3. Thanks for that Carolyn. I've become much more of a history buff in later years. Not so much the things I learned it school, but things that have caught my eye and imagination. I got the inspiration for my novel during a trip to Nova Scotia a few years ago where I learned about the Home Children who came to Canada from England from about the 1860s to the 1930s; Sable Island, which has seen more than 500 shipwrecks and has a beautiful colony of wild horses; and the Halifax Explosion of 1917, which was the largest man-made explosion until that time (ah, but that's for another book). When we approach history with just a list of dates and events, it can be boring. But when we see it through the eyes of the people who lived through those events (and the eyes of our characters), it takes on a new life. Oh to have all the money needed to travel to all of those wonderful sites. Thanks for sharing :)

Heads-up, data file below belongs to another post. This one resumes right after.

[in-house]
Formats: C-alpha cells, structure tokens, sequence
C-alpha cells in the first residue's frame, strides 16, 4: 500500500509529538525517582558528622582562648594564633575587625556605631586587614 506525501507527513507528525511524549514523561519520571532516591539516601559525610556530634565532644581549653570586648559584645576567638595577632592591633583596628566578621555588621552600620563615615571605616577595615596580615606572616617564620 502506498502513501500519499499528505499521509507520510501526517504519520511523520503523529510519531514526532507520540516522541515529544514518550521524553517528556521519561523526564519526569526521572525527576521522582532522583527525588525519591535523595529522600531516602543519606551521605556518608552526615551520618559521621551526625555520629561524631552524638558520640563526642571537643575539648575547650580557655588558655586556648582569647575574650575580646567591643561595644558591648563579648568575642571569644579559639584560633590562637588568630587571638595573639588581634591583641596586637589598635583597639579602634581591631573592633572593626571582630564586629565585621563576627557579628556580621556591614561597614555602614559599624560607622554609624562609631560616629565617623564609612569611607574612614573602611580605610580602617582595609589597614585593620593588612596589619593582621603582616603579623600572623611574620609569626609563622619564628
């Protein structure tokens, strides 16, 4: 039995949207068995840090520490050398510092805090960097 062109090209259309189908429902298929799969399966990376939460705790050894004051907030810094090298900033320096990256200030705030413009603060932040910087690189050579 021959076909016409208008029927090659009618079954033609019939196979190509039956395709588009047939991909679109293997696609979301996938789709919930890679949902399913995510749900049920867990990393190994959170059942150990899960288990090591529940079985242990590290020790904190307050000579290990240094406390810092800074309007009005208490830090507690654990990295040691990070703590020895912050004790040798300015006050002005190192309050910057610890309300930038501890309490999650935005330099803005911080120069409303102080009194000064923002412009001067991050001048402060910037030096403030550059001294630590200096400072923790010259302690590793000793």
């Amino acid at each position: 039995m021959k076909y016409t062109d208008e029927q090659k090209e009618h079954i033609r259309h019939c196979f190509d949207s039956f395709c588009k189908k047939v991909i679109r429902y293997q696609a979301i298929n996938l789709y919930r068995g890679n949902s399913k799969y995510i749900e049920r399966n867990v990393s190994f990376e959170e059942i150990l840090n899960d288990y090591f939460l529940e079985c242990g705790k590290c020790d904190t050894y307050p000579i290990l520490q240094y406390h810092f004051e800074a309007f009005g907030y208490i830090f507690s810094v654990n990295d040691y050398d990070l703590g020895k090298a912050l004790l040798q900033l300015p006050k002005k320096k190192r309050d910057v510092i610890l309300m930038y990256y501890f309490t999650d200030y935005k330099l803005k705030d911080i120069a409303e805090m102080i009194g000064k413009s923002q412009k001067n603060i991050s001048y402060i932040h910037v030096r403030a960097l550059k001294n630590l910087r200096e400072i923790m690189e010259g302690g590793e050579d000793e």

1. I can’t wait to read this, Nola! Sounds like a fascinating part of history. I love how things pique our interest and so begins a world of research. How wonderful it would be to travel to those places and research first hand! Thank goodness for the internet, hey?

  4. I love the experience of discovering a layer of history under a place which you thought was ordinary. Like finding out that some ancestor had done some interesting thing at a place I used to pass every day in the bus on the way to work.
    Or discovering one of your ordinary family people lived somewhere amazing - a book seller under the shadow of St Pauls or a Chaplain in Cairo in WWI.
    As an archivist I get paid for the joy of helping others dig extraordinary stories out of dusty old government records.

    1. What an interesting job you have, Tam! And it’s interesting, isn’t it, how family and friends can have connections we never suspected - we just need to take the time to notice, to care and to listen. Thanks for commenting!

  5. I think history is perhaps something we can only appreciate more as we get older. Hmm... Putting Fjordland on my bucket list now!